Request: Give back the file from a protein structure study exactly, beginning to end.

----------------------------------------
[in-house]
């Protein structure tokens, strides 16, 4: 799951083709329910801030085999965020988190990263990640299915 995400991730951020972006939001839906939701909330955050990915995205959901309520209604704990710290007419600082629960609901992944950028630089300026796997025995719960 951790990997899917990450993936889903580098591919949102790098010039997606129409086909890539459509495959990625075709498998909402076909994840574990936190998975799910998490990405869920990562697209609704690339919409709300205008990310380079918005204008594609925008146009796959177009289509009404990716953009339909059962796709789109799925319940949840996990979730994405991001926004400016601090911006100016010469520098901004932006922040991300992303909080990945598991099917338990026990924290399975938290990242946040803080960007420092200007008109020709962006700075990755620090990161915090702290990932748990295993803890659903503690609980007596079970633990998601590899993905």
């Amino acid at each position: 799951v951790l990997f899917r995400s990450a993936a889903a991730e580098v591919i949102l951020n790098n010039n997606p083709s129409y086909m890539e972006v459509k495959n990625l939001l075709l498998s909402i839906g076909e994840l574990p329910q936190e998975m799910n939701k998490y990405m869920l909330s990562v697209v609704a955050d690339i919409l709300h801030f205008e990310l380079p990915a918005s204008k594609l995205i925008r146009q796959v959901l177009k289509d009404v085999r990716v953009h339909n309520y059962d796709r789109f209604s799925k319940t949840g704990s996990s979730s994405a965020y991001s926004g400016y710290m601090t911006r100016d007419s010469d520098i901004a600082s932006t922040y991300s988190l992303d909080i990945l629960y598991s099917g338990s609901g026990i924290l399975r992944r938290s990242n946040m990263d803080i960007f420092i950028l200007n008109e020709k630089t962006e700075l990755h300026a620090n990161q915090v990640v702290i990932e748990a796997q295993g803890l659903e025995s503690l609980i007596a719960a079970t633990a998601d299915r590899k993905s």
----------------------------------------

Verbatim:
[in-house]
């Protein structure tokens, strides 16, 4: 799951083709329910801030085999965020988190990263990640299915 995400991730951020972006939001839906939701909330955050990915995205959901309520209604704990710290007419600082629960609901992944950028630089300026796997025995719960 951790990997899917990450993936889903580098591919949102790098010039997606129409086909890539459509495959990625075709498998909402076909994840574990936190998975799910998490990405869920990562697209609704690339919409709300205008990310380079918005204008594609925008146009796959177009289509009404990716953009339909059962796709789109799925319940949840996990979730994405991001926004400016601090911006100016010469520098901004932006922040991300992303909080990945598991099917338990026990924290399975938290990242946040803080960007420092200007008109020709962006700075990755620090990161915090702290990932748990295993803890659903503690609980007596079970633990998601590899993905």
């Amino acid at each position: 799951v951790l990997f899917r995400s990450a993936a889903a991730e580098v591919i949102l951020n790098n010039n997606p083709s129409y086909m890539e972006v459509k495959n990625l939001l075709l498998s909402i839906g076909e994840l574990p329910q936190e998975m799910n939701k998490y990405m869920l909330s990562v697209v609704a955050d690339i919409l709300h801030f205008e990310l380079p990915a918005s204008k594609l995205i925008r146009q796959v959901l177009k289509d009404v085999r990716v953009h339909n309520y059962d796709r789109f209604s799925k319940t949840g704990s996990s979730s994405a965020y991001s926004g400016y710290m601090t911006r100016d007419s010469d520098i901004a600082s932006t922040y991300s988190l992303d909080i990945l629960y598991s099917g338990s609901g026990i924290l399975r992944r938290s990242n946040m990263d803080i960007f420092i950028l200007n008109e020709k630089t962006e700075l990755h300026a620090n990161q915090v990640v702290i990932e748990a796997q295993g803890l659903e025995s503690l609980i007596a719960a079970t633990a998601d299915r590899k993905s």